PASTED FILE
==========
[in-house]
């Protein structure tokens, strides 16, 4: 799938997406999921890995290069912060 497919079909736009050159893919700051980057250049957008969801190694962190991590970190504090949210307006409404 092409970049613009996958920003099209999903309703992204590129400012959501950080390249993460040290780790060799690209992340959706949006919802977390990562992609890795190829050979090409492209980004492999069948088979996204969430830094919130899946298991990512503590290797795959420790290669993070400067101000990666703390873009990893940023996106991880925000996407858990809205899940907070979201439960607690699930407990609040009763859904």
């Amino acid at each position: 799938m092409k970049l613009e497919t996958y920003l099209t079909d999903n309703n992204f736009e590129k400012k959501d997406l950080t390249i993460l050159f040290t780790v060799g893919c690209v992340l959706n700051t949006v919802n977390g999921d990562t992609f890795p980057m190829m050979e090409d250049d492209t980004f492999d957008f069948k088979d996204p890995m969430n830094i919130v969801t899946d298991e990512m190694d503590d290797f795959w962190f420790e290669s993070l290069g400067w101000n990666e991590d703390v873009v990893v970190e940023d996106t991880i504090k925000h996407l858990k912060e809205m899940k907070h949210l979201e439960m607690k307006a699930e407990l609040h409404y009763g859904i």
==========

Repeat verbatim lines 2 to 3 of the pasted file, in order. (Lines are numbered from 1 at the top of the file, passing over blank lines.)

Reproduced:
């Protein structure tokens, strides 16, 4: 799938997406999921890995290069912060 497919079909736009050159893919700051980057250049957008969801190694962190991590970190504090949210307006409404 092409970049613009996958920003099209999903309703992204590129400012959501950080390249993460040290780790060799690209992340959706949006919802977390990562992609890795190829050979090409492209980004492999069948088979996204969430830094919130899946298991990512503590290797795959420790290669993070400067101000990666703390873009990893940023996106991880925000996407858990809205899940907070979201439960607690699930407990609040009763859904």
């Amino acid at each position: 799938m092409k970049l613009e497919t996958y920003l099209t079909d999903n309703n992204f736009e590129k400012k959501d997406l950080t390249i993460l050159f040290t780790v060799g893919c690209v992340l959706n700051t949006v919802n977390g999921d990562t992609f890795p980057m190829m050979e090409d250049d492209t980004f492999d957008f069948k088979d996204p890995m969430n830094i919130v969801t899946d298991e990512m190694d503590d290797f795959w962190f420790e290669s993070l290069g400067w101000n990666e991590d703390v873009v990893v970190e940023d996106t991880i504090k925000h996407l858990k912060e809205m899940k907070h949210l979201e439960m607690k307006a699930e407990l609040h409404y009763g859904i």